Date(s) - 02/15/2016
Title: Can Neural Activity Propagate by Endogenous Electrical Field?
It is widely accepted that synaptic transmissions and gap junctions are the major governing mechanisms for a signal traveling in the neural system. A group of neural waves, either physiological or pathological, share the same speed of ~0.1m/s without synaptic transmission or gap junctions, and this speed is not consistent with axonal conduction or ionic diffusion. Data will be presented to show that endogenous electric fields are sufficient to explain the propagation with in-silico and in-vitro experiments. Simulation results show that field effects alone can indeed mediate propagation across layers of neurons with speeds of 0.12 ± 0.09m/s with pathological kinetics, and 0.11±0.03m/s with physiological kinetics, both generating weak field amplitudes of ~2-6mV/mm. Further, the model predicts that propagation speed values are inversely proportional to the cell-to-cell distances, but do not significantly change with extracellular resistivity, membrane capacitance, or membrane resistance. In-vitro recordings in mice hippocampi produced similar speeds (0.10±0.03m/s) and field amplitudes (2.5-5mV/mm), and by applying a blocking field, the propagation speed was greatly reduced. Finally, osmolarity experiments confirmed the model’s prediction that cell-to-cell distance inversely affects propagation speed. These results indicate that despite their weak amplitude, electric fields can be responsible for neural activity propagation at around 0.1m/s. This phenomenon could be important to explain the slow propagation of epileptic activity and other physiological propagating waves at similar speeds.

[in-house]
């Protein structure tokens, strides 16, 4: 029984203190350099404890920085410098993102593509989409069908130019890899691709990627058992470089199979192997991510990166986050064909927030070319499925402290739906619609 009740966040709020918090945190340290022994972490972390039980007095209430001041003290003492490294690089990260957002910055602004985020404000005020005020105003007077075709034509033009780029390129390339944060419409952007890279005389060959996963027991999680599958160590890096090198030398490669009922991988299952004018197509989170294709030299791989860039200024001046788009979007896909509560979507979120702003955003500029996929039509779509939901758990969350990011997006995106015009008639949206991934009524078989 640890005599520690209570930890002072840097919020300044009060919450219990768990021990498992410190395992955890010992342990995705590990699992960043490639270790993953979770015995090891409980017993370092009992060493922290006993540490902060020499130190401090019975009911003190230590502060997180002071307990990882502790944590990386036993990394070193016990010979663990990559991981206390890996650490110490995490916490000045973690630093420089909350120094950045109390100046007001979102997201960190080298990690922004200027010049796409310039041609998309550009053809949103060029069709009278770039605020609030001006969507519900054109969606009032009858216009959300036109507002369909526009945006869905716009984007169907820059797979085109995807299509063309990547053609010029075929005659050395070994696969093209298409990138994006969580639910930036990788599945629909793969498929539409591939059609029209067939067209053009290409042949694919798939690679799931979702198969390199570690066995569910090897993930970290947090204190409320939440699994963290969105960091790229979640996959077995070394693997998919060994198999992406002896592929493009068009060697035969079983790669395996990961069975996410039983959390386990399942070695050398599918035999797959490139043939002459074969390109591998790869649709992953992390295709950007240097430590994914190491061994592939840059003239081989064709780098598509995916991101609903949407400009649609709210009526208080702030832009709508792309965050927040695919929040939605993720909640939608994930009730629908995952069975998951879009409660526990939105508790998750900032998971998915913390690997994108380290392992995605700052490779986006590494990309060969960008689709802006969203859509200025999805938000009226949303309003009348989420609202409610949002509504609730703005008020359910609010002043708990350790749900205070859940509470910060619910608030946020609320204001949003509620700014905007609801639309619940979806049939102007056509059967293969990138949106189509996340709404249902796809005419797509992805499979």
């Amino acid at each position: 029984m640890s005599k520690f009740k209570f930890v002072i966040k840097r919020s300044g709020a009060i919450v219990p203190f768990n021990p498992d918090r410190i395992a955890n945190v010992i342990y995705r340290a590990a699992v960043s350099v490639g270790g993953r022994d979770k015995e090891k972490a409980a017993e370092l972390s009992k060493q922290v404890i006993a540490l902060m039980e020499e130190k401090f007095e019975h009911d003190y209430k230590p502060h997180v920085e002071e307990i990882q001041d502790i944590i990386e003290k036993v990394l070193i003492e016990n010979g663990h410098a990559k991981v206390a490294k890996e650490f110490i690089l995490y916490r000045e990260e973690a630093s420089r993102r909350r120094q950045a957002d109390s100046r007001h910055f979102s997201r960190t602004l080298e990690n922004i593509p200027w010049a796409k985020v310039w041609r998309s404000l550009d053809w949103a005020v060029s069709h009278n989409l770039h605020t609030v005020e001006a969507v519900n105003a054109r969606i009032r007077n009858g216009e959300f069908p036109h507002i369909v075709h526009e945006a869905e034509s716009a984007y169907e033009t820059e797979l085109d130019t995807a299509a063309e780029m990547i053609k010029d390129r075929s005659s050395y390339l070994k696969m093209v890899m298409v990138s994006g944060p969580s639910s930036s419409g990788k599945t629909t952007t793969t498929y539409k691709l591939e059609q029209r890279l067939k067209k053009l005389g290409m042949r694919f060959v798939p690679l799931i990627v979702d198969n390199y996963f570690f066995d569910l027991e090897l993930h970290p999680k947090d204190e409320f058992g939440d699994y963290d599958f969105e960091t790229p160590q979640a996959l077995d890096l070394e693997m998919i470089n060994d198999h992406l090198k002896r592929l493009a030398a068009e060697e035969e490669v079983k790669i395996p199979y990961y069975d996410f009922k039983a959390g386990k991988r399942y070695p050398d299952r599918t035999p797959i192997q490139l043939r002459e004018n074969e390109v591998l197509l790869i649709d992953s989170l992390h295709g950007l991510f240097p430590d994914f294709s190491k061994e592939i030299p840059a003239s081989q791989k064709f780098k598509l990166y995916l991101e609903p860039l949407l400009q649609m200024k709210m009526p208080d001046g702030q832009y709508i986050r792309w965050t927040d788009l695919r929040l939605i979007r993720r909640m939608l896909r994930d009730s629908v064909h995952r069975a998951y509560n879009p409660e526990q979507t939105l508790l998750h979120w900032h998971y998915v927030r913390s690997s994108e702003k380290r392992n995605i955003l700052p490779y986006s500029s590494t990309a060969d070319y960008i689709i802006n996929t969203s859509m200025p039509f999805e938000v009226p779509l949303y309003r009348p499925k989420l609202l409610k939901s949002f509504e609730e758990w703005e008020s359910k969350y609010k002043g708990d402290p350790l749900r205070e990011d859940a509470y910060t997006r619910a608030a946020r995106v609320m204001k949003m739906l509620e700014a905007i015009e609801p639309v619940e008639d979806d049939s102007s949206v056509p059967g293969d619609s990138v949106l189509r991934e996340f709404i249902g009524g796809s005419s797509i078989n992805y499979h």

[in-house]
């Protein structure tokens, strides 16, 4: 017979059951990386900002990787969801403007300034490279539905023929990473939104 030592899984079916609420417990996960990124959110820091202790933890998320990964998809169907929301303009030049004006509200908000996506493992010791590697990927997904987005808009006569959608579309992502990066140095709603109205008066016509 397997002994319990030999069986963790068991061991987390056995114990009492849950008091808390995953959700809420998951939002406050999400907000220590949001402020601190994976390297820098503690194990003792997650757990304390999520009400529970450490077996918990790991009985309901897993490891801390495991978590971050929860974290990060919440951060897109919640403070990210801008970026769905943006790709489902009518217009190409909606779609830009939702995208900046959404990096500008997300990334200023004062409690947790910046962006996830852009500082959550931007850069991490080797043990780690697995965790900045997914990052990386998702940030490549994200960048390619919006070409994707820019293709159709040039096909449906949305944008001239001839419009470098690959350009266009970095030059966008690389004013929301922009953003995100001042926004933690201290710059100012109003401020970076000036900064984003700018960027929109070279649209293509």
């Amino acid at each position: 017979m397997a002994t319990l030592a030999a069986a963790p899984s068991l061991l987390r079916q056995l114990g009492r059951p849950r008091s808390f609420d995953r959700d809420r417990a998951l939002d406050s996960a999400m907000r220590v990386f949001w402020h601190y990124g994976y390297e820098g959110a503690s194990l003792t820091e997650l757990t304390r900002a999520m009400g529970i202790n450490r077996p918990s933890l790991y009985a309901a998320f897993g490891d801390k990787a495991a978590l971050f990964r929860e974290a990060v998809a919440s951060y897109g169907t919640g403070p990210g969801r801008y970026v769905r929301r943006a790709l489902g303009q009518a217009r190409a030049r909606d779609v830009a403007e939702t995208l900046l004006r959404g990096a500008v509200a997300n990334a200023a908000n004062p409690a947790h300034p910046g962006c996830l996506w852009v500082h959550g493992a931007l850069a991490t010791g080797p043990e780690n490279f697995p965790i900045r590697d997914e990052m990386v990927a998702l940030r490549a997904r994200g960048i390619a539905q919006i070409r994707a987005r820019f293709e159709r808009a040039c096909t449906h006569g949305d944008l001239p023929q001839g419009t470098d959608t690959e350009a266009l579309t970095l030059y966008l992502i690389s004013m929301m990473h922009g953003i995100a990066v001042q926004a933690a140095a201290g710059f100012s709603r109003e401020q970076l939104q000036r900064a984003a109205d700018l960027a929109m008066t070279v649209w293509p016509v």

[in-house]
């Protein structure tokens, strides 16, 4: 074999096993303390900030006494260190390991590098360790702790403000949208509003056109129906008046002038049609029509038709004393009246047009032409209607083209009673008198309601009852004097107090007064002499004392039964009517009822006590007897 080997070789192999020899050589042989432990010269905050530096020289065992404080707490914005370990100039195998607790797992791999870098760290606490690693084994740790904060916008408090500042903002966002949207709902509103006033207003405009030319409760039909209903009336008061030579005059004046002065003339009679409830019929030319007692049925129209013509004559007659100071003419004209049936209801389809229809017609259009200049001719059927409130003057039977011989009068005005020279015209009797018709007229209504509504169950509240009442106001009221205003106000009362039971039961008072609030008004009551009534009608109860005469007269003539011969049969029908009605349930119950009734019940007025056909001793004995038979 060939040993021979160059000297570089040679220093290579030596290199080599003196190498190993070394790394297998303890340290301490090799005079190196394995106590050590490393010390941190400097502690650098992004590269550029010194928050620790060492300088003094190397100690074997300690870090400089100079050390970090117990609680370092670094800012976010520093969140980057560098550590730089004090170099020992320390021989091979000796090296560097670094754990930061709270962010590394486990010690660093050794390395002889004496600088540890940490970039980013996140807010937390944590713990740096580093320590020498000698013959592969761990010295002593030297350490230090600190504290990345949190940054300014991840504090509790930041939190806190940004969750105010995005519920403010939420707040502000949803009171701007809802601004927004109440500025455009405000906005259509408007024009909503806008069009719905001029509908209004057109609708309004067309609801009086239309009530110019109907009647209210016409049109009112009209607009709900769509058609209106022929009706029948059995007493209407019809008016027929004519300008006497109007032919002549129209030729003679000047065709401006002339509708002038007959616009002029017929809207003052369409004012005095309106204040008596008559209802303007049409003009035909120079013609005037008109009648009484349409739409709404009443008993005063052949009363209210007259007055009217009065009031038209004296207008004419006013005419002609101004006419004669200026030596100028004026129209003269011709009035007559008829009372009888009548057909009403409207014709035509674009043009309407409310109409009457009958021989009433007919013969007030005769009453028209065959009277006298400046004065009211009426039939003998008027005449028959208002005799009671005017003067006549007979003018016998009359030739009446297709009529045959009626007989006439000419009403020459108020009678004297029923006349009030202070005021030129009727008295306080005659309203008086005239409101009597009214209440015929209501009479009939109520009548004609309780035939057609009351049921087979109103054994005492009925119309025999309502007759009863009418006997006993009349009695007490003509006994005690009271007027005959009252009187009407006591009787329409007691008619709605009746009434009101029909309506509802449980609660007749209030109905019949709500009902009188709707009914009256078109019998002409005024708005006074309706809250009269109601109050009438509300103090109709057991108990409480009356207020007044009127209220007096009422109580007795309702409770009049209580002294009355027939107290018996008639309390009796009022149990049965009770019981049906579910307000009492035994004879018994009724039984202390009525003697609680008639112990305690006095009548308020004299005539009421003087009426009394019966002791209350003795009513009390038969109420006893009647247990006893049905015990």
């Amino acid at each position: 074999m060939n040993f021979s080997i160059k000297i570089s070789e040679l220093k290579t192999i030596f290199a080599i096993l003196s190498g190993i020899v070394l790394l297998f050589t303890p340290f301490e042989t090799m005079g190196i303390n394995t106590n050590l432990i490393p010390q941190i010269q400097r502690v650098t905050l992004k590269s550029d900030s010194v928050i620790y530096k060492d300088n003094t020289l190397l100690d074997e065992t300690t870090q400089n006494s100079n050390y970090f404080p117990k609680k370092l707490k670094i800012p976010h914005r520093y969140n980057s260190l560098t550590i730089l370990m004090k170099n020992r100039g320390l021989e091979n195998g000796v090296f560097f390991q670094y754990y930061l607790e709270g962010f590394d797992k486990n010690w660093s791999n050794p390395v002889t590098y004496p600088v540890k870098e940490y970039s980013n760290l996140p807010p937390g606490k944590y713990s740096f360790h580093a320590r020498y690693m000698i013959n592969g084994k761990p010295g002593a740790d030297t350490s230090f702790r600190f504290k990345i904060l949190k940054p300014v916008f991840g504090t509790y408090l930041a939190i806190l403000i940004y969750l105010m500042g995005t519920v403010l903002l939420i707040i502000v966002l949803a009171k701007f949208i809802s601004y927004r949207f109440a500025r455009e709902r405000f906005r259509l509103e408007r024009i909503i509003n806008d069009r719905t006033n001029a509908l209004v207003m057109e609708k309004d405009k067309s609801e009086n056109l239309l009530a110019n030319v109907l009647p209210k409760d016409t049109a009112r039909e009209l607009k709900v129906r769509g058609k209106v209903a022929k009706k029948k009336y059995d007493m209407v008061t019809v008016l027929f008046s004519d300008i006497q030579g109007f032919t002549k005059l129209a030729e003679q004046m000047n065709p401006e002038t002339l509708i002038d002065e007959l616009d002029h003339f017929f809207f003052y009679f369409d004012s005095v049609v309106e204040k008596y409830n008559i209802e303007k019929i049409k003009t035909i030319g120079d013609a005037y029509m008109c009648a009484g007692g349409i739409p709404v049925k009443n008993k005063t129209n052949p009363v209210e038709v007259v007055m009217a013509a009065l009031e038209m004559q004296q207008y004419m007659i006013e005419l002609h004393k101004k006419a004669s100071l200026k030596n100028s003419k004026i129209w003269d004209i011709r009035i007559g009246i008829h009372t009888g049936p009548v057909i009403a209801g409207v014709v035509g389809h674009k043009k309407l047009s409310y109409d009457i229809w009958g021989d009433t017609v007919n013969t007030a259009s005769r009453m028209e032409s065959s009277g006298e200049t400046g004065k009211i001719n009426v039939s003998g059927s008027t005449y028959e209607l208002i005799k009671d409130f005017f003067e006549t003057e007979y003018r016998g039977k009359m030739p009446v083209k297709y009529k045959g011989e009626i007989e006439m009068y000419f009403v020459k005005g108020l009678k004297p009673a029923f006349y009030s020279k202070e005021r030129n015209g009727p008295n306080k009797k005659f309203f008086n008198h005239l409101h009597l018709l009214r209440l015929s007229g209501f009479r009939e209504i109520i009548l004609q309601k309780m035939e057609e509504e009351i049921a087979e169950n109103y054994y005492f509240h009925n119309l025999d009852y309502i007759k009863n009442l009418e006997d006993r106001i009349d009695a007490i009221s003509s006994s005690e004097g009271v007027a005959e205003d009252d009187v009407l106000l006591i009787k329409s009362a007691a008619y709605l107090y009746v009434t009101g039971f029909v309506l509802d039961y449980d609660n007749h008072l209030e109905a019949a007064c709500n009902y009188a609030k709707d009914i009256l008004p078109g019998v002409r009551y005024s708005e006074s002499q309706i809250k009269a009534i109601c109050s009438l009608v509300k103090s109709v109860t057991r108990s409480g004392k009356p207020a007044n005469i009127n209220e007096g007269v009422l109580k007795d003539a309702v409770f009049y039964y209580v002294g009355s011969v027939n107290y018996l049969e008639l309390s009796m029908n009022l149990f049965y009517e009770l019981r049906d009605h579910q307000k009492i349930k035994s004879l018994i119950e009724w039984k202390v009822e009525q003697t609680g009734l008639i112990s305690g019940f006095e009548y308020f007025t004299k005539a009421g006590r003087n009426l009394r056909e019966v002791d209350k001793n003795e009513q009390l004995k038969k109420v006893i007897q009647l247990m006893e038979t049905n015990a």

Short CV: Dominique M. Durand is E.L. Linsedth Professor of Biomedical Engineering and Neurosciences and Director of the Neural Engineering Center at Case Western Reserve University in Cleveland, Ohio. He received an engineering degree from Ecole Nationale Superieure d’Electronique, Hydrolique, Informatique et Automatique de Toulouse, France in 1973. In 1974, he received an M.S. degree in Biomedical Engineering from Case Reserve University in Cleveland, Ohio, worked several years at the Addiction Research Foundation of Toronto, Canada and in 1982 received a Ph.D. in Electrical Engineering from the University of Toronto in the Institute of Biomedical Engineering. He received an NSF Young Investigator Presidential Award as well as the Diekhoff and Wittke awards for graduate and undergraduate teaching and the Mortar board top-prof awards at Case Western Reserve University. He is an IEEE Fellow and also Fellow of the American Institute for Medical and Biomedical Engineering and Fellow of the Institute of Physics. He serves on many editorial boards of peer-reviewed scientific journals, and he is the Editor-In-Chief and founding editor of the Journal of Neural Engineering. His research interests are in neural engineering and include computational neuroscience, neurophysiology, and control of epilepsy, non-linear dynamics of neural systems, neural prostheses and applied magnetic and electrical field interactions with neural tissue. He has obtained funding for his research from the National Science Foundation, the National Institutes of Health and private foundations. He has published over 140 articles, and he has consulted for many biotechnology companies and foundations.